Canadian Fashion Connection – Dominion Woollens and Worsteds 1928-1959

In 1870 Scottish-born Robert Forbes entered into a partnership with Jonathan Schofield in Hespeler, Ontario to operate J. Schofield & Co. – a mill to produce woollen flannels, plaids and tweeds as well as drugget carpeting. In 1874 the partners purchased the Randall, Farr & Co., a larger woollen mill on the edge of town, and in 1880 Forbes bought out Schofield and renamed his enterprise R. Forbes & Co. In 1888 the company was incorporated and Robert’s 28 year old son George took over as president and ran the company until 1928.

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Dominion Woollens and Worsteds, c. 1950s, everything to the right of the water tower no longer exists

The new owners renamed the company Dominion Woollens and Worsteds Co. Ltd. and despite the onset of the Depression, could boast their business was the largest woollens and worsteds mill in the British Empire. They employed a third of the entire population of the town of Hespeler, and during WWII also employed hundreds of ‘mill girls’ who came from across Canada to make Canada’s wool for military uniforms. In 1959 the company went into receivership and was purchased by Silknit. Despite production being diversified to include synthetics, the business slowly went into decline. Production ceased in 1984 and two fires over the years destroyed up to two thirds of the original structure, including the oldest part of the mill that dated back to the mid 19th century.

Added April 5, 2021:

The CBC just did a story about the Mill Girls who came from Newfoundland to Hespeler to work in the mill during WWII. As well, it was recently announced that the remaining third of the mill is about to be renovated into condos, and the developer who has taken this on is known for his sensitive use of heritage structures! 

9 thoughts on “Canadian Fashion Connection – Dominion Woollens and Worsteds 1928-1959

    • I think in this case it had gotten too big and wasn’t modernizing to keep up with the changing world, but I agree, it is a shame.

  1. Pingback: milling about Hespeler « music & musings

  2. What prompted me to look this up now I don’t know but in the mid 1960s I used to visit Dominion Woollens and Worsteds as their auditor. As a young articled clerk it was one of the first clients I was given. Loved the town and the people at the mill who always struck me as being smart. I bought some cloth from them and had suits made up. So sad to see they closed down in the 1980s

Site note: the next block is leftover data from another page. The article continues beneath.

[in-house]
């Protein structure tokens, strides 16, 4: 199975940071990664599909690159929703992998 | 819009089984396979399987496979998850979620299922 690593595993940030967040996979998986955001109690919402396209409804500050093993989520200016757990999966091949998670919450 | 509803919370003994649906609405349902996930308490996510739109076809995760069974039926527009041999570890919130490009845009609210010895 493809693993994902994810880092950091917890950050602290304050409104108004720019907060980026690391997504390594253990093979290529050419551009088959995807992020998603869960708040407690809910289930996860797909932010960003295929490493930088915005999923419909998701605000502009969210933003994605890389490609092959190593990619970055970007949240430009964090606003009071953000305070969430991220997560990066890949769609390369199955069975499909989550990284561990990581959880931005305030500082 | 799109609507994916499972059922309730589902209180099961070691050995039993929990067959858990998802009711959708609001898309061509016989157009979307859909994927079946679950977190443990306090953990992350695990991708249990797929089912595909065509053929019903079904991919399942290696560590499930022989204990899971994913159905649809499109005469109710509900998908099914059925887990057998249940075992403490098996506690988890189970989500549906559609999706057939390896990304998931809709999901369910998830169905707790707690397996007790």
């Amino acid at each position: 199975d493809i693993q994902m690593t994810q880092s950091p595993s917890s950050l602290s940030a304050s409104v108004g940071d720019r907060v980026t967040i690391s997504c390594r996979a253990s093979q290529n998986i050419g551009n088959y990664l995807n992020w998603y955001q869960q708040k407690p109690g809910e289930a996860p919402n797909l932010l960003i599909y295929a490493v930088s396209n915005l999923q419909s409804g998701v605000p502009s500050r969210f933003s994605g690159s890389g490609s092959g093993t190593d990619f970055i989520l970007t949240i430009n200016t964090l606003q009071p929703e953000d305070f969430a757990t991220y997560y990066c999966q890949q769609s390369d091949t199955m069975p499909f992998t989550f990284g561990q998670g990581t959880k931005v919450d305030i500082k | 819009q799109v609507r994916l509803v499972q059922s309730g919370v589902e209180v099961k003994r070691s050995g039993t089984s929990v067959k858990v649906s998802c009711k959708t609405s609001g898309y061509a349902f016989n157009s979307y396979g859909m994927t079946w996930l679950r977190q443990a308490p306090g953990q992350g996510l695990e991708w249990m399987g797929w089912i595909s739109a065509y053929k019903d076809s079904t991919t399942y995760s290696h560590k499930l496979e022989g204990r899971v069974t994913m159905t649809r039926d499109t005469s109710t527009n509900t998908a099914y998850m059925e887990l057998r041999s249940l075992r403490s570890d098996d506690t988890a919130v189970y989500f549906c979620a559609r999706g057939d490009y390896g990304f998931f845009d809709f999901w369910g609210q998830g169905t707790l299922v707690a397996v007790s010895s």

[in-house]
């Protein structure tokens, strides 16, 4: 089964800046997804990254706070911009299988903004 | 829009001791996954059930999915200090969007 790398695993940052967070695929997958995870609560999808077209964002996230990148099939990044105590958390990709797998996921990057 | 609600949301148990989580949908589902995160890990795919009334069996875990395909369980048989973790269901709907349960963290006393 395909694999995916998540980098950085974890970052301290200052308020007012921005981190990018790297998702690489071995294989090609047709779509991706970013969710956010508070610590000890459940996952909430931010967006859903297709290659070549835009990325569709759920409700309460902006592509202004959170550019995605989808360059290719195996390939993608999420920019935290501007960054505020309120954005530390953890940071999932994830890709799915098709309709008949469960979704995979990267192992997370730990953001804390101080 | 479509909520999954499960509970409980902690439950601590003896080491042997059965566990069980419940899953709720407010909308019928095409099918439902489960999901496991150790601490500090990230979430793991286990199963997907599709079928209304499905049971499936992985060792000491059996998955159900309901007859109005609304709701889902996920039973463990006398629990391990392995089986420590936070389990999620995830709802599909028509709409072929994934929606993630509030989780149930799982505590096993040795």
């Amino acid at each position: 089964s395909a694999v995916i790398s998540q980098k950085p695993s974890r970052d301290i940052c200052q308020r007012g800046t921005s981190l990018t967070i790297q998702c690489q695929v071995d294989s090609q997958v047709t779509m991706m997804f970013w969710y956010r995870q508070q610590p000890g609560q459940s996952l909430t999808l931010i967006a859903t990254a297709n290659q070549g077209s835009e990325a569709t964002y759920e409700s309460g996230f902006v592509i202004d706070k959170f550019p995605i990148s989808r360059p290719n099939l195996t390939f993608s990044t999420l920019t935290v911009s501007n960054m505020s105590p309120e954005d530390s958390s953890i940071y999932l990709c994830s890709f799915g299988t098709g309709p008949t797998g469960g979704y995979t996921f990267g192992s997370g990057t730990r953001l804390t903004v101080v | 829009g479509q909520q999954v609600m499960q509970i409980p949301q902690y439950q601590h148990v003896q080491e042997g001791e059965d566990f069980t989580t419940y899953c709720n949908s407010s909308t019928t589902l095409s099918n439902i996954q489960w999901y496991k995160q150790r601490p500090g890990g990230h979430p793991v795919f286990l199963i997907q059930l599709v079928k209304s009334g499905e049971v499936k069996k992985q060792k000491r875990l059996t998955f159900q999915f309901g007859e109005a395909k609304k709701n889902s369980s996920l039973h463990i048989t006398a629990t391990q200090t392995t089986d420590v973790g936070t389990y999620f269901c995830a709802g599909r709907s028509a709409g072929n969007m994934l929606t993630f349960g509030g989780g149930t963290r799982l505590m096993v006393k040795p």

• Even though they have been closed for decades, the town is still very proud of that business – it seems everyone who lived in Hespeler at the time either worked there at some point or knew someone who had. There is a new owner who is going to condo-ize the remaining building. The project is supposed to start next year…

  3. I wonder if “they”d give preference to a person whose Grandparents & other family members immigrated to Hespeler, Ontario in august 1907 to work in the Mill….???

    • I Highly Doubt you would receive any Preference . . * Condo Developers only Care about the Bottom Line – Making Money !!

  4. Dominion Woollen & Worsted was a big part of our mother’s history. We heard many stories about the war years and our mother’s experiences working as the night manager of 50 young women at the factory. She recently passed away at 104 and her many photo albums of the 1940’s are a meaningful reminder of a time in history when Canadian women answered the call to take the place of men who joined the Canadian war effort. I’m happy to hear that at least a part of this historic building is being repurposed rather than destroyed.

    • I think everyone in Hespeler is really looking forward to seeing Dominion Woollen and Worsted revived. Please keep in mind that the Cambridge archives and Hespeler Heritage Centre would probably want to have copies of some of the photos in your mother’s photo albums for posterity!

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